Walnut Plywood for Wall Panels
They really like the look of walnut with just a clear coat finish and no stain, but I wondered how the actual walnut plywood (with its five strips of walnut veneer per panel) would look with just a clear polyurethane coating? Iím specifically wondering if the lines of separation between the five strips of walnut veneer will be too prominent with just a clear coat on a 4x8 sheet on the wall. Does anyone have any experience with just a clear coat over a piece of walnut ply?
From contributor K:
If the walnut faces on your panels are constructed correctly the seams should be very inconspicuous. You will be able to discern the different components only because the grain direction of each adjacent flitch. This is assuming that you are working with book matched faces and flat cut walnut. If your faces are made out of quartered walnut you would have to consider the possibility of barber polling which makes the veneer face look alternating light and dark from flitch to flitch across the veneer face. The picture is a close up of a bookmatched flat cut walnut. There is no finish on this sample but in my experience the finish doesn't make the seams show any more than you see there.
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From contributor L:
The color of walnut changes greatly with time, and especially with UV light. It will be very yellow in the years to come. As to the mentioned barber pole effect that is due to the practice of flipping every other leaf over during manufacture, as in book matching. Slip match won't display the barber pole affect but will look more like a series of matching boards. The only way I can think of the get rid of the seams between leaves is to get one piece rotary faces. Not likely to be easily found.
From the original questioner:
I went and looked at a sheet at a local hardwood supplier and I could see the distinction pretty clearly between the different vertical grain slices of veneer, this was on an uncoated piece. The plywood was A-4 graded. Five vertical grain veneer slices and the walnut side looked nice but I thought the veneer slices were more distinctive than I had imagined they would be (again Iíve never seen a high quality piece of walnut ply so I didnít really know what to expect).
However, this particular piece of walnut plywood is labeled as imported and they only have imported sheets in the 1/4" thickness. They offered USA made in 1/2 and 3/4 thickness. Would a USA made piece of 1/4 ply provide a more uniform appearance, or are the imported pieces as good? I'm going to need about eight full sheets and if USA made ply will provide a significantly better look I will look into finding a local (Seattle) supplier that has it in 1/4 inch. Also, on the walnut yellowing with age due to UV light I was planning on spraying these panels with automotive grade 2 part polyurethane clearcoat. That has excellent UV protection. Does a UV protector based clearcoat prevent walnut from yellowing with age?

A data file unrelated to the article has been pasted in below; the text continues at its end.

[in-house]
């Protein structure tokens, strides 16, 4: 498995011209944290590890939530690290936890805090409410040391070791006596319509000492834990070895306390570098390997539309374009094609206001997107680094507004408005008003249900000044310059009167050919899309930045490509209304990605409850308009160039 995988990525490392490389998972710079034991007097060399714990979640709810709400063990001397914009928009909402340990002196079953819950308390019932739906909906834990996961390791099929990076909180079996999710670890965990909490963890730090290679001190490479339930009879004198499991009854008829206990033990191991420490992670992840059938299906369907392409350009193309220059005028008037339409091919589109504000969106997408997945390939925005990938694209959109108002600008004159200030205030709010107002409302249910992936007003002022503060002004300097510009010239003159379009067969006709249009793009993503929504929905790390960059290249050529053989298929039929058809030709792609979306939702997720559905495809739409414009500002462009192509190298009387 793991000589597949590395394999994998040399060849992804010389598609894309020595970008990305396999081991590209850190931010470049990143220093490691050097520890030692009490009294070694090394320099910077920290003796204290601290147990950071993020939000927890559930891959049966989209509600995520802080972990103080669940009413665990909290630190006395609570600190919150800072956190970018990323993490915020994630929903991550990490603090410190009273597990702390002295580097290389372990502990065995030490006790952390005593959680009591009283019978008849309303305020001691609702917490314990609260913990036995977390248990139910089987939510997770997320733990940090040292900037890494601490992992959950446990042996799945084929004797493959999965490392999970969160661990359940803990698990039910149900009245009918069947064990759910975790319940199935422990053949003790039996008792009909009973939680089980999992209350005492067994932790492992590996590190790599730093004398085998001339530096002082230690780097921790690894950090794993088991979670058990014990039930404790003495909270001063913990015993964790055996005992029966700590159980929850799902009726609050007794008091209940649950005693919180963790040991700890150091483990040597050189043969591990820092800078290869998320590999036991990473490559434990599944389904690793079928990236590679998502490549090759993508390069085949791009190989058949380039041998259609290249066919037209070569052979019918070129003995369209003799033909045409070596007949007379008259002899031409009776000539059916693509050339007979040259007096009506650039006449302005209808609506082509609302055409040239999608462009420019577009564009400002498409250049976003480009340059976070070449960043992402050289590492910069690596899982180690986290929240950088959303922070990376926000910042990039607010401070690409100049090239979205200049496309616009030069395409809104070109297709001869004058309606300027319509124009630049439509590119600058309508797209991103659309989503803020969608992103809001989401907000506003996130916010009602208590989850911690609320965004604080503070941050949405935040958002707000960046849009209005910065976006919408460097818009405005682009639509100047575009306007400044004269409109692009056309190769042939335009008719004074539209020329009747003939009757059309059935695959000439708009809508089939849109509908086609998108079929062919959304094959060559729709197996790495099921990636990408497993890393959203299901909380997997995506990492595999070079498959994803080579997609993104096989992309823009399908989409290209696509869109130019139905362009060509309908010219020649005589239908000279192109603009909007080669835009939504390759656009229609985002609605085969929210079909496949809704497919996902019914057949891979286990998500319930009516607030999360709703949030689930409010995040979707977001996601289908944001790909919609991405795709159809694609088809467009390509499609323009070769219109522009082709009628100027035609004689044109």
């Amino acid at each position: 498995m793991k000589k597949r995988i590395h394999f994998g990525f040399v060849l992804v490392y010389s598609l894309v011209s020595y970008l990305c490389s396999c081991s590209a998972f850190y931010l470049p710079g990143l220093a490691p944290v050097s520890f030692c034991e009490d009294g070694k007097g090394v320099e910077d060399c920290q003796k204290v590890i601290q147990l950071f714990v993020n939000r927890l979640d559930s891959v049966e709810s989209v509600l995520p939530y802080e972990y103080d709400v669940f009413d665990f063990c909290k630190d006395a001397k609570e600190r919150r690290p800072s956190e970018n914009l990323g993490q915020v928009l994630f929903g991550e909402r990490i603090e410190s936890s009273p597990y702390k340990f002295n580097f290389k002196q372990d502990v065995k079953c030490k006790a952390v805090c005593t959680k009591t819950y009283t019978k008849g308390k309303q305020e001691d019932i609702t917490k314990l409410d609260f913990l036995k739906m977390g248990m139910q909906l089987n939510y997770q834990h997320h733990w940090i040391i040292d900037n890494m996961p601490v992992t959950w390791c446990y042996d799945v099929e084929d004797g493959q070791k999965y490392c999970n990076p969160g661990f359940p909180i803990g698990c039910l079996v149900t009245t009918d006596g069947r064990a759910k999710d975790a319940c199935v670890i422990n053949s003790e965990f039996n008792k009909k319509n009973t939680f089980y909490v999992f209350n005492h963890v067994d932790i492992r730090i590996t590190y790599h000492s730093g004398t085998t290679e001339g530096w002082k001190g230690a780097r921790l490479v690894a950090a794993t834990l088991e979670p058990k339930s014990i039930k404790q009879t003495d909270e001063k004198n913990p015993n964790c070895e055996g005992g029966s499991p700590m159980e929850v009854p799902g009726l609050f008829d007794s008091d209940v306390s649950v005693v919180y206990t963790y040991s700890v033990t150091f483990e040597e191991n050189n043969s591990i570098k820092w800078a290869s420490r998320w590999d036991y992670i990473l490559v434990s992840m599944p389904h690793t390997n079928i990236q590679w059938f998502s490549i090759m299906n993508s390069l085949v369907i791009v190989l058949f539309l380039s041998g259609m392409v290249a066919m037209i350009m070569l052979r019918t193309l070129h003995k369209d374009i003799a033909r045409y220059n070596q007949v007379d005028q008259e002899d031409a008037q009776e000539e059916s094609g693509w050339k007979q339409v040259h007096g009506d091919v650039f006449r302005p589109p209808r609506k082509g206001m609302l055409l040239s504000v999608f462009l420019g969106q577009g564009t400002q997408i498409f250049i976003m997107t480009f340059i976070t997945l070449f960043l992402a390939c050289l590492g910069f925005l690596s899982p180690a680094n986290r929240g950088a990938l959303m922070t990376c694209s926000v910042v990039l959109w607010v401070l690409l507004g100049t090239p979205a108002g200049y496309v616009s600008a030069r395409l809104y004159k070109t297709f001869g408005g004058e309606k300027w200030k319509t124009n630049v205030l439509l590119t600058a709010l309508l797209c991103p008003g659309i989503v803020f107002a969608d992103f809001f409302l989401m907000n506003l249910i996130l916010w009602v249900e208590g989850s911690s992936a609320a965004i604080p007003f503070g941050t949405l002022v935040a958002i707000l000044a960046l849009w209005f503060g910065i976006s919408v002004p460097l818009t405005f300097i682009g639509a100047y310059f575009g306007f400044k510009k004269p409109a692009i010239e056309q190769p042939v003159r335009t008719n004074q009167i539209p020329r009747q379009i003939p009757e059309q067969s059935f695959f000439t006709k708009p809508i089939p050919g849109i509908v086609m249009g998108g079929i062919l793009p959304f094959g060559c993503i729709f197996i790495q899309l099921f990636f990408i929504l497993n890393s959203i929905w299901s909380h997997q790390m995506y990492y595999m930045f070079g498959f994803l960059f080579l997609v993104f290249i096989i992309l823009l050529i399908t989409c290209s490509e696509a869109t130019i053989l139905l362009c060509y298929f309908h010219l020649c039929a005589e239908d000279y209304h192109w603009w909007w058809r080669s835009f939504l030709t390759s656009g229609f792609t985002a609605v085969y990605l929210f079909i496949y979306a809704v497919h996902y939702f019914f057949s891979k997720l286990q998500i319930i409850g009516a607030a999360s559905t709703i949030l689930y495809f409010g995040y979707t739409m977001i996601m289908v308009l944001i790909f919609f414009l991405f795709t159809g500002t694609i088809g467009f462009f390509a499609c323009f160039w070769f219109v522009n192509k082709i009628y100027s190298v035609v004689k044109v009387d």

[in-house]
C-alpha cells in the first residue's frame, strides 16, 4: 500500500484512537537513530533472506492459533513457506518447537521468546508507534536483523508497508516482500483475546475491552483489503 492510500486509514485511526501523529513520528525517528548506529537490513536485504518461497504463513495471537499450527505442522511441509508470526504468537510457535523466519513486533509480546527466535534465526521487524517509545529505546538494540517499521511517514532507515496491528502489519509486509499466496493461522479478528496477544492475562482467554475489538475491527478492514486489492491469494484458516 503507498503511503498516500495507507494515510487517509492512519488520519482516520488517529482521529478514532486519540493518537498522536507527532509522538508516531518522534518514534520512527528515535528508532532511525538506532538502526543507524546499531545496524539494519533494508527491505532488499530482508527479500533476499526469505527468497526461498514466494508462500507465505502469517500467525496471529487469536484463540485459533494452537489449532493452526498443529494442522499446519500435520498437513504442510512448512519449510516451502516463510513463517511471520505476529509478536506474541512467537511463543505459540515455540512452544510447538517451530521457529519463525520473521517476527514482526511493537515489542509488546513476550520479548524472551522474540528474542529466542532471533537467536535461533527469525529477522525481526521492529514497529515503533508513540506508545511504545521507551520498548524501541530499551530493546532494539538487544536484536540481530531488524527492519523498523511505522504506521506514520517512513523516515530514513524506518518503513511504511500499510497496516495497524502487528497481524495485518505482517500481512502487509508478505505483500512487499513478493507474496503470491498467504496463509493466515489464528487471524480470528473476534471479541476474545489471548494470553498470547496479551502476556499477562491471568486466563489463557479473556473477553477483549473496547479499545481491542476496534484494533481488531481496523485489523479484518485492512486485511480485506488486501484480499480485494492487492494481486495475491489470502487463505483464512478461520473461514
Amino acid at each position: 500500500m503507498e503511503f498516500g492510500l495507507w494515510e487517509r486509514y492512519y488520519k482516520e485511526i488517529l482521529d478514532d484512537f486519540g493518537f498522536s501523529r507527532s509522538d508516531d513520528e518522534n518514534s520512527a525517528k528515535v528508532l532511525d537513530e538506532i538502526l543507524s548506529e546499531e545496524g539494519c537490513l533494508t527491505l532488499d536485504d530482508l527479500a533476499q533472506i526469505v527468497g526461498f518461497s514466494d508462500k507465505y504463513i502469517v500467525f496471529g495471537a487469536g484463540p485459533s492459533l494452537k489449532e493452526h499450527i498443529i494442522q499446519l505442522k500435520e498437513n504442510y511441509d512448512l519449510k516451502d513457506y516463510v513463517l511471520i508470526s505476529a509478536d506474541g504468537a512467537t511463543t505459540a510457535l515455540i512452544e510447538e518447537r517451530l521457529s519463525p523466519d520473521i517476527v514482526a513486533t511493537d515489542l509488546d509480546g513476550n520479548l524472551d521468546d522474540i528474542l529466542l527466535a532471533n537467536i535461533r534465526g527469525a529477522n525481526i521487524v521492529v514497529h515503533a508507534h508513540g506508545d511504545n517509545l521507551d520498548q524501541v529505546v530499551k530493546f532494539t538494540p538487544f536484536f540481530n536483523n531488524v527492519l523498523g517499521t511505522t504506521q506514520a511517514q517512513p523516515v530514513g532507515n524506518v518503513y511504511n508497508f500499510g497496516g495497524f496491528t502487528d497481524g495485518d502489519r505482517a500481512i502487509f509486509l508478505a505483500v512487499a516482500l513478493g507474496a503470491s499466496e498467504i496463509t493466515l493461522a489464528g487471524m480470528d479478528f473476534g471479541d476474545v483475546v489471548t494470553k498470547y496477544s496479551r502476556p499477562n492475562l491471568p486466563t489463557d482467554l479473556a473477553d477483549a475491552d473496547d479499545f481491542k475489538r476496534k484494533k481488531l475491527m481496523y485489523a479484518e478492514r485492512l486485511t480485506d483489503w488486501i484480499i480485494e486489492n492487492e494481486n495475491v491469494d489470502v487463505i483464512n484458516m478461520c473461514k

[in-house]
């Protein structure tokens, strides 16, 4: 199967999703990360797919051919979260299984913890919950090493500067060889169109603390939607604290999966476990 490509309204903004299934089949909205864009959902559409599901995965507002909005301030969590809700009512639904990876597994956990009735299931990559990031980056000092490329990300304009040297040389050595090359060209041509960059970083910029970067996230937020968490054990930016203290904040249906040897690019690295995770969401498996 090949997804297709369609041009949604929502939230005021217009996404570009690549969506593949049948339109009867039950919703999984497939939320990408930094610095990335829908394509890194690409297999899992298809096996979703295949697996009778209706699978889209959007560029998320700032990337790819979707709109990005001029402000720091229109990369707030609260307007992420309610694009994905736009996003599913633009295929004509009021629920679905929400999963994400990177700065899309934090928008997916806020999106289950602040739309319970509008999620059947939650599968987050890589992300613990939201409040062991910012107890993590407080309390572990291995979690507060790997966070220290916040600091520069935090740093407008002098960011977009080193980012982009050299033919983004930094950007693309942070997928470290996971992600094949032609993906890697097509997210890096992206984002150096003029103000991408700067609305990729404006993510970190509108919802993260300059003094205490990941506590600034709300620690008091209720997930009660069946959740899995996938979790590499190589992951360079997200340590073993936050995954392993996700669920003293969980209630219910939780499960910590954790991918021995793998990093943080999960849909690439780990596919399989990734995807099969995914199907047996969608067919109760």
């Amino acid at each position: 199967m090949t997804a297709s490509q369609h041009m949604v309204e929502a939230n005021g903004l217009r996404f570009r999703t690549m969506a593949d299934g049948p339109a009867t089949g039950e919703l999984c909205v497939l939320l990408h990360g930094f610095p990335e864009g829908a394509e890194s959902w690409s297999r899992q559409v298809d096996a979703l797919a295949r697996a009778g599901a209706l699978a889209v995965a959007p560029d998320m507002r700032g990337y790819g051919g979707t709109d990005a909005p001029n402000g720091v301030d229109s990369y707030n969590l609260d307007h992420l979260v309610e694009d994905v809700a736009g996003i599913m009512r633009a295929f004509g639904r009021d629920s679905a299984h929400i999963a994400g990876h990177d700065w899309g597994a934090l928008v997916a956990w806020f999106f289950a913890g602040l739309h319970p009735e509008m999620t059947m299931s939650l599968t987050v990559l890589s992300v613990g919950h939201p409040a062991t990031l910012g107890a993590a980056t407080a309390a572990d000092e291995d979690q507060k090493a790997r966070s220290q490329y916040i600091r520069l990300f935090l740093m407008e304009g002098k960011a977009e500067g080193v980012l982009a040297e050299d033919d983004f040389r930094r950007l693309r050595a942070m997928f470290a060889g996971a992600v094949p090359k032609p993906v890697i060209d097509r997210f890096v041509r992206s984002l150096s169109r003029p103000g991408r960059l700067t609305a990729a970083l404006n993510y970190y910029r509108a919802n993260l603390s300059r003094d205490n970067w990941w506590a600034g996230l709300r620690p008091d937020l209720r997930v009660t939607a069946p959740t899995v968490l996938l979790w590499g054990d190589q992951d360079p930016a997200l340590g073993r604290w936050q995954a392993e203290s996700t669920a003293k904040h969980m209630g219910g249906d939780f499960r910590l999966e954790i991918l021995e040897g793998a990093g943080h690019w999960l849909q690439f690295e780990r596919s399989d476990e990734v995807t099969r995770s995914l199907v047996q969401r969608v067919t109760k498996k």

From contributor K:
A spliced veneer face will always have seams, nothing will really change that. A well constructed face will minimize the visibility of those seams. A book matched veneer face exploits those seams and makes a symmetrical pleasing appearance. The least visible seams would be on a quartered walnut slip matched sheet with perfectly straight grain. If there is any swing to the grain in the quarter cut flitch then even on a slip matched veneer face the seams will become more conspicuous. As far as which is better, Chinese or American, that will be for you to decide. Whichever one gives you what you need. I've had issues with other Chinese plywood in the past as far as warping, de-lamination, and inconsistent size. If the product does not look like you need it to then it is wrong no matter where it is manufactured.
Nothing will stop the walnut from changing color. The UV protection in your finish is just an inhibitor and they will significantly slow the color changing process but they will not stop it. The change will be gradual and you'll only really notice it is if you move an object that was blocking out the sunlight completely on the walnut.
From contributor K:
That is pretty much all you can do, is get a sample to your customer and see if it works for them. I have also found with some Chinese plywood that the faces of veneer can be very thin - so thin that the substrate starts to show through the veneer. Inspect your sheets.
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